Americans are increasingly pulling up stakes and fleeing high-tax blue states for red states that have lower taxes, according to a Bank of America analysis of aggregated anonymous internal data.
"We constructed near real-time estimates of domestic migration flows and found that pandemic migration trends are not reversing," the analysis said. Data as of the first quarter of 2023 "suggests that cities that saw a large influx of people during the pandemic have still been growing faster than other cities in recent quarters."
One of the country's top 23 major metropolitan areas, Austin, Texas, had the biggest increase in population during the first two years of the COVID-19 pandemic. It also had the largest influx over the past four quarters. A comparison of first quarter data from 2022 and 2023 shows the net population of the Lone Star State capital grew by more than 1.5% in that time period.
Austin's population grew by 5% from 2020 to 2022.
In Tampa, Florida, the population jumped by a little less than 1% in 2023 and more than 2% in the previous two years. Orlando, Florida, shared similar growth rates with Tampa, according to the analysis.
There is no state income tax in Texas or Florida.
"Bank of America data suggests Baby Boomers are relocating to Las Vegas and Tampa while Millennials prefer Austin," the analysis said. "Both groups are leaving the larger cities of San Francisco and New York."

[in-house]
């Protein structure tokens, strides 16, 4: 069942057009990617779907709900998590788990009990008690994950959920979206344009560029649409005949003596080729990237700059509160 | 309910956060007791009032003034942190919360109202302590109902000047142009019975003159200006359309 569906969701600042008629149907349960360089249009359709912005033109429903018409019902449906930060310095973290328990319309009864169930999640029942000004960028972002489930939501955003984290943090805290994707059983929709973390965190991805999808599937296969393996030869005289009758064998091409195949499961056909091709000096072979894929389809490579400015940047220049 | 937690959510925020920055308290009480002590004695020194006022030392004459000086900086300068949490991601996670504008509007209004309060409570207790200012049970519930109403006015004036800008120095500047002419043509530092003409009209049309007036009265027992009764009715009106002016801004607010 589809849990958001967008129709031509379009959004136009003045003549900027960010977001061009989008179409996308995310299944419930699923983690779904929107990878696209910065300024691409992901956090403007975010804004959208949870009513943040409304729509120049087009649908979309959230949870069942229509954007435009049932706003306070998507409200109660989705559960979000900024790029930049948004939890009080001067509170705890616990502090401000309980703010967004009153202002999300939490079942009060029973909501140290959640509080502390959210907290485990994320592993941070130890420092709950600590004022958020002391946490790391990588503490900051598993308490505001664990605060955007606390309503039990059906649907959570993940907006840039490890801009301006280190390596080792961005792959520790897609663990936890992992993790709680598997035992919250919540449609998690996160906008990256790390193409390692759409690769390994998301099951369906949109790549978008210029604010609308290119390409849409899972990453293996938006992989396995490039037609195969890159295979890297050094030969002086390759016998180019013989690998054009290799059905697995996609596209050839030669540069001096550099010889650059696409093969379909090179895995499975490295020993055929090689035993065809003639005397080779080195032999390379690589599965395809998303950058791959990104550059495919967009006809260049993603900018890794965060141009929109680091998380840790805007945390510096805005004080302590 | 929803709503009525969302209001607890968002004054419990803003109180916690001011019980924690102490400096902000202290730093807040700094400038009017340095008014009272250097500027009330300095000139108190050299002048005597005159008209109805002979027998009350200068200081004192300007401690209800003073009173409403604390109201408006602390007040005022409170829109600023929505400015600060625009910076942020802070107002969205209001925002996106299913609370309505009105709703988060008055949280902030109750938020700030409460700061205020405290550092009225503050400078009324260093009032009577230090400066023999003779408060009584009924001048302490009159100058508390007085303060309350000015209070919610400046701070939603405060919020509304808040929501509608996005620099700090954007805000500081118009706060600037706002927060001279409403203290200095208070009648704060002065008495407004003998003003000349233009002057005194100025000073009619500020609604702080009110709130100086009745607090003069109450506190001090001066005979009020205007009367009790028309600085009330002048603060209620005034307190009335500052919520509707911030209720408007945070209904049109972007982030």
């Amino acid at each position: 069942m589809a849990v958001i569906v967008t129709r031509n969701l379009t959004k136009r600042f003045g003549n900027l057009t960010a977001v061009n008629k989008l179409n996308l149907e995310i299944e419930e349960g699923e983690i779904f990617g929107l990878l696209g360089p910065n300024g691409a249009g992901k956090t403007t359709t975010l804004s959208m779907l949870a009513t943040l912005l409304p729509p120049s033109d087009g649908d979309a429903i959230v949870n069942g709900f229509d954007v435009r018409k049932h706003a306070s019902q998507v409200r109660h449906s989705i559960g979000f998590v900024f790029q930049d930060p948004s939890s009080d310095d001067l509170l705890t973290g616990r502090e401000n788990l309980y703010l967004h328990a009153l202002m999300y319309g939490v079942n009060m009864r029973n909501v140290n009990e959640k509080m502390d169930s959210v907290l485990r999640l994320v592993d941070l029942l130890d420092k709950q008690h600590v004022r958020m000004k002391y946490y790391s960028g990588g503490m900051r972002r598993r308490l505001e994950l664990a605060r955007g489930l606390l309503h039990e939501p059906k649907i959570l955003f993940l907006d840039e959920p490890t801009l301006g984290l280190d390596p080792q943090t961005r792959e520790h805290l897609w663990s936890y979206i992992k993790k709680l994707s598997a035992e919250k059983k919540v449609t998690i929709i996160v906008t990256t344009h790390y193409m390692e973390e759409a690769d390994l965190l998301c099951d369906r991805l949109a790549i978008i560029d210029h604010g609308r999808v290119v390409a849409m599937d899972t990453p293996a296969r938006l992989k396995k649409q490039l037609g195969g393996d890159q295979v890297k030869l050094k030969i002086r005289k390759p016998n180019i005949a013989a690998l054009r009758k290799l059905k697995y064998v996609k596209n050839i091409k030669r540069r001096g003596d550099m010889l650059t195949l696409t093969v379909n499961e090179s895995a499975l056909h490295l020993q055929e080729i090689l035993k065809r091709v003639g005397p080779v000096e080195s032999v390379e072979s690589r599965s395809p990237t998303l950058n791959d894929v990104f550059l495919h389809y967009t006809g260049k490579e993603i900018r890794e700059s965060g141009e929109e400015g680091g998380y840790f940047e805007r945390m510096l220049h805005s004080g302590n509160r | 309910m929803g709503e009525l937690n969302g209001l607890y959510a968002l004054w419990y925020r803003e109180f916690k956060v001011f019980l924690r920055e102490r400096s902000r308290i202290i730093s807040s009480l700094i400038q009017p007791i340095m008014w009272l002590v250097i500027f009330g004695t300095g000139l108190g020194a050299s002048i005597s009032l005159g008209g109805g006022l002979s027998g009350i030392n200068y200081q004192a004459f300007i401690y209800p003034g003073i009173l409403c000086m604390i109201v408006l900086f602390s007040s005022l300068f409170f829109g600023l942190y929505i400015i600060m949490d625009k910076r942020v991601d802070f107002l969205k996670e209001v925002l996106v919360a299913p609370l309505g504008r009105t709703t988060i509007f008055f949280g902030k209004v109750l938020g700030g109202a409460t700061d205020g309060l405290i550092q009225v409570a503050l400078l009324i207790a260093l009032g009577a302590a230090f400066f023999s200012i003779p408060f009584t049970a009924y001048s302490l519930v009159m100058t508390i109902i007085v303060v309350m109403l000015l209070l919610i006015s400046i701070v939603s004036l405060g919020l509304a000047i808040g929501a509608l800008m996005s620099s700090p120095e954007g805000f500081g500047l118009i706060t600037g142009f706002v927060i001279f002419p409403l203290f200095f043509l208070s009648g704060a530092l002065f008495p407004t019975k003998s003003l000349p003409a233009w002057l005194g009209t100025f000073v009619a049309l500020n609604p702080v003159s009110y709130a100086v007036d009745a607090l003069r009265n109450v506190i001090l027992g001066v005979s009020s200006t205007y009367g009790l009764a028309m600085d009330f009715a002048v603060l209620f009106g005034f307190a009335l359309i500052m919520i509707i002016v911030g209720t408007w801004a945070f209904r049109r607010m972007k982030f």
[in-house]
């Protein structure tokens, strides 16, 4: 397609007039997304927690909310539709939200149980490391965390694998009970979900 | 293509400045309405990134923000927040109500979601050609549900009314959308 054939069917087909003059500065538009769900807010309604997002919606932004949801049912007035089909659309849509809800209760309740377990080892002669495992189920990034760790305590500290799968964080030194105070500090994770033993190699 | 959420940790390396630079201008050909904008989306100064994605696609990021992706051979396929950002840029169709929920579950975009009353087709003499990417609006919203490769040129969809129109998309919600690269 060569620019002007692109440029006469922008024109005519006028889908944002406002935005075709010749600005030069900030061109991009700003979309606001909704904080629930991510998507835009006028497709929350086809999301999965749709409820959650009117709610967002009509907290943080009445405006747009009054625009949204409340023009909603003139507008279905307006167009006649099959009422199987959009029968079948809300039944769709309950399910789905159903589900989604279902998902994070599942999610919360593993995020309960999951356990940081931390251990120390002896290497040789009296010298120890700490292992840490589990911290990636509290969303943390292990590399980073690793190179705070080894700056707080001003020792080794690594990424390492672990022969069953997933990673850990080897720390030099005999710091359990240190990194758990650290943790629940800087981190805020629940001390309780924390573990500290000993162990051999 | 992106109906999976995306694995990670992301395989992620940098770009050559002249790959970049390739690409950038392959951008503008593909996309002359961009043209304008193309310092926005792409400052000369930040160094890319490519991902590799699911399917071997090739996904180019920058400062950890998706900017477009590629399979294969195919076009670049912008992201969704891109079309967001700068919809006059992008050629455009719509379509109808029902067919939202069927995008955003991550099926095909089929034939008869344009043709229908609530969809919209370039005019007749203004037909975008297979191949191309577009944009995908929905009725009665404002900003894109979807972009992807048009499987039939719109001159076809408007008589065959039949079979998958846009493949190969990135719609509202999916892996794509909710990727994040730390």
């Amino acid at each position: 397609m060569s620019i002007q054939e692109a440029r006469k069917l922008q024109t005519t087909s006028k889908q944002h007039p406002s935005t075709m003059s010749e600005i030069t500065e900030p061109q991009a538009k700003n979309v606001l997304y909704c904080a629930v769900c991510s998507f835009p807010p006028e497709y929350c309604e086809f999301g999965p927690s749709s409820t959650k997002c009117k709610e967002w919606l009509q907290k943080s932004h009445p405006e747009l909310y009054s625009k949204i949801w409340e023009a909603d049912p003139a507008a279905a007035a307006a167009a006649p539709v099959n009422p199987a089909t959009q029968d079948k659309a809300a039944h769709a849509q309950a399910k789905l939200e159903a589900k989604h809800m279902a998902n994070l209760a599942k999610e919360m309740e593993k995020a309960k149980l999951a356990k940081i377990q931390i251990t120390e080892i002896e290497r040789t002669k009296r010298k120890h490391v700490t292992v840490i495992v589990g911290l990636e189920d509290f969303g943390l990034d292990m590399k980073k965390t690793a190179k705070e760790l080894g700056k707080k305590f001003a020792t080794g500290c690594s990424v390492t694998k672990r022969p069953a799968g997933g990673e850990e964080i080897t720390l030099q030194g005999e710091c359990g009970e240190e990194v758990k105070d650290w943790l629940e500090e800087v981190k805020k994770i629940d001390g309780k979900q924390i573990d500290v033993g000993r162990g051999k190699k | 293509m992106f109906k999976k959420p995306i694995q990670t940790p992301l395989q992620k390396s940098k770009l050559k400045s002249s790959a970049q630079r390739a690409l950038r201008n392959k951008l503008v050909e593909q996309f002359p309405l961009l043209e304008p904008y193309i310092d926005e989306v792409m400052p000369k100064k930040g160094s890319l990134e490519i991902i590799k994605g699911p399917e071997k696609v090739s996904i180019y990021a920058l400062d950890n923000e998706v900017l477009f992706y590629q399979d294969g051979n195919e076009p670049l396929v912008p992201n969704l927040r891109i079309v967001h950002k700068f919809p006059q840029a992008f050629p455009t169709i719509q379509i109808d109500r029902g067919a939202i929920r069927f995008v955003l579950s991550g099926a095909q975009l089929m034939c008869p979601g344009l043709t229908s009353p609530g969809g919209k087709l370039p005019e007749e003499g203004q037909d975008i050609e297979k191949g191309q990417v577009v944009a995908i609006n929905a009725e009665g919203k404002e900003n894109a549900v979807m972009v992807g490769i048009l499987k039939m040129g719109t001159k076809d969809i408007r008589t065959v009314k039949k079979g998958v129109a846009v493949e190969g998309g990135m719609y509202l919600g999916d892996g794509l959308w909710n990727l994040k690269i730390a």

Cleveland, Dallas; Charlotte, North Carolina; Houston; Phoenix; Las Vegas; Philadelphia; and Atlanta also saw net increases of people beginning in 2020.
On the flip side, the population of San Jose, California, plunged nearly 4% from 2020 to 2022 and more than 1% in early 2023.
Beset by skyrocketing crime and homelessness, San Francisco's population dropped by more than 1% in the first quarter of 2023 and more than 3% during the previous two years.
New York City rounded out the top three cities for population decline, losing approximately 1% of its population in early 2023 and 3% from 2020 to 2022, according to the analysis.
New York and California have among the highest tax burdens in the nation.
Census Bureau data released earlier this year also found that GOP-led states gained residents in 2022.
Florida was a top destination for many relocating Americans, with 318,855 people moving to the Sunshine State in 2022. The population increase from 2021 to 2022 amounted to 1.9%.
Other red states that saw population growth include Texas, North Carolina, South Carolina, Tennessee, Georgia, Arizona, and Idaho.
"This population shift paints a clear picture," Janelle Fritts, a policy analyst at the nonpartisan Tax Foundation, told Fox News. "People left high-tax, high-cost states for lower-tax, lower-cost alternatives."
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